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John-Paul Stonard

(b Merseyside, June 23, 1966).

English sculptor and conceptual artist. She studied at Kingston Polytechnic, Surrey (1986–9), and at Goldsmiths’ College of Art in London (1992–3). She had her first solo exhibition at City Racing, London, in 1994, and in the following year was included in General Release: Young British Artists at the XLVI Venice Biennale. Banner came to prominence with her ‘wordscapes’, large text works that recount the plots of feature films or other events. The first of these was Top Gun (pencil on paper, 2.13×4.57 m, 1993), a hand-written account of the film Top Gun presented on a cinematic scale. The ‘wordscapes’ led to the publication in 1997 of The Nam, 1000 pages of continuous text describing the Vietnam war movies Apocalypse Now, Born on the Fourth of July, Full Metal Jacket, Platoon, Hamburger Hill and The Deer Hunter. This unreadable text points to the excess of violence in such films, the numbing of critical faculties, as well as the mythologizing and fictionalizing framing devices used to interpret historical events. Towards the end of the 1990s she became interested in the implications of punctuation signs, dwelling on their qualities as abstract marks that give structure to text. By selecting a variety of fonts, enlarging the full stop signs to ...

Article

Catherine M. Grant

(b London, Nov 8, 1965).

English conceptual artist, photographer and film maker. He studied History of Art at Manchester University (1985–8) and Fine Art at Goldsmiths’ College, London (MFA, 1992–4). In 1990 he began a series of works by placing advertisements in the London magazine Loot and various newspapers, inviting people who thought they looked like God to send in their picture; this evolved into The God Look-Alike Contest (1992–3; London, Saatchi Gal.), exhibited in the Sensation exhibition (London, RA, 1997) and consisting of the original advertisement and the responses he received. For Involva (1995; see 1999 exh. cat., pp. 19–21), he advertised in a sex contacts magazine, illustrating a drawing of a woodland clearing with the caption ‘Please will you join me here?’. He then photographed the letters he had in reply in a clearing similar to the one shown in his announcement. The process of asking a question that at first appears naive or absurd is a key strategy in Chodzko’s work, the final form of which is the product of other people’s imaginations. In the late 1990s he began to target specific groups for his projects, as in ...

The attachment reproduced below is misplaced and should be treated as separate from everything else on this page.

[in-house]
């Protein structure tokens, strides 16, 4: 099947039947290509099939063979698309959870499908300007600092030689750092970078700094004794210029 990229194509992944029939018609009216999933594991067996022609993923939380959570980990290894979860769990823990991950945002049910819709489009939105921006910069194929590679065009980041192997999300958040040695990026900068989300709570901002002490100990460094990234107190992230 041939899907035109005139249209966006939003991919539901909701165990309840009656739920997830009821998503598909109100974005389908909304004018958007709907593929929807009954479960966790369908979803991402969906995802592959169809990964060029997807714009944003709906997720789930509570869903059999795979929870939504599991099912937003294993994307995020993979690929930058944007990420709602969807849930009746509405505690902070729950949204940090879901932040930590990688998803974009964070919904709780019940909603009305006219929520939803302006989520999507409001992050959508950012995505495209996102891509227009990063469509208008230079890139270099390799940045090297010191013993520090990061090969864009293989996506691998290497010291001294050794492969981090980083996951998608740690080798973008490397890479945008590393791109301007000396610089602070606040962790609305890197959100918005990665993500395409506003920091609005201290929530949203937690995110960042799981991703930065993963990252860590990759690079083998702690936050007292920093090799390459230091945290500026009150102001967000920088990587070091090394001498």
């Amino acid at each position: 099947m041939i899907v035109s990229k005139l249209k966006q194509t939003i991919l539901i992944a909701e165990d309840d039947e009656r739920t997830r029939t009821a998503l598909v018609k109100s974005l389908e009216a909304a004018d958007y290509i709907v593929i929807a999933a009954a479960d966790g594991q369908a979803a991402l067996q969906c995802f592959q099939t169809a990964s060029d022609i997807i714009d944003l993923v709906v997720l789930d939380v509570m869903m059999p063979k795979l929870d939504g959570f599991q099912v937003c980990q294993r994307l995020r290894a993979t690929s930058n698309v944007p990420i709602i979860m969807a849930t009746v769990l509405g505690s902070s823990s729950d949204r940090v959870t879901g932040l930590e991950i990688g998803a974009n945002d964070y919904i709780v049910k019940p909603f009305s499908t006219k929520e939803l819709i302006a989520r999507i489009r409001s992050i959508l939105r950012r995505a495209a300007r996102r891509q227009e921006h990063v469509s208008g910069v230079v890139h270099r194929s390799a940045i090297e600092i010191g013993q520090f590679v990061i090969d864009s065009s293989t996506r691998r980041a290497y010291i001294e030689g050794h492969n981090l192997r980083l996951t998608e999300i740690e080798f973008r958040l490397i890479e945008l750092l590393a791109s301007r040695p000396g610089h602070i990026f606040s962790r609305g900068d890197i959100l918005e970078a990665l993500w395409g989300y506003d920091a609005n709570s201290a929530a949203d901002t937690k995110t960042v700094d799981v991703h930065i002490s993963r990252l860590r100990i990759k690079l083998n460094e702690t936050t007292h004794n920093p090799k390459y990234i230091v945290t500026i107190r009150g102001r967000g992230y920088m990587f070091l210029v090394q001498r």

Article

Zachary Baker

(b Kent, Oct 4, 1966; d Scotland, March 29, 2008).

English conceptual artist, photographer, painter and installation artist. He is associated primarily with the Goldsmiths’ College group, sometimes known as the ‘Freeze Generation’, which emerged in the late 1980s during Michael Craig-Martin’s period of teaching there. In February 1988, as a second year student, Fairhurst organized a small group exhibition at the Bloomsbury Gallery of the University of London Institute of Education; it included, alongside his own work, art by fellow students Mat Collishaw, Abigail Lane and Damien Hirst. This was a kind of precursory event for the more dynamic and famous Freeze exhibition of summer 1988, curated by Hirst, in which he also participated. In the early 1990s he was involved in many seminal events and exhibitions such as A Fête worse than Death (1993), on Charlotte Road and Rivington Street, London, curated by Joshua Compston (1971–96) and Factual Nonsense, and Some Went Mad, Some Ran Away...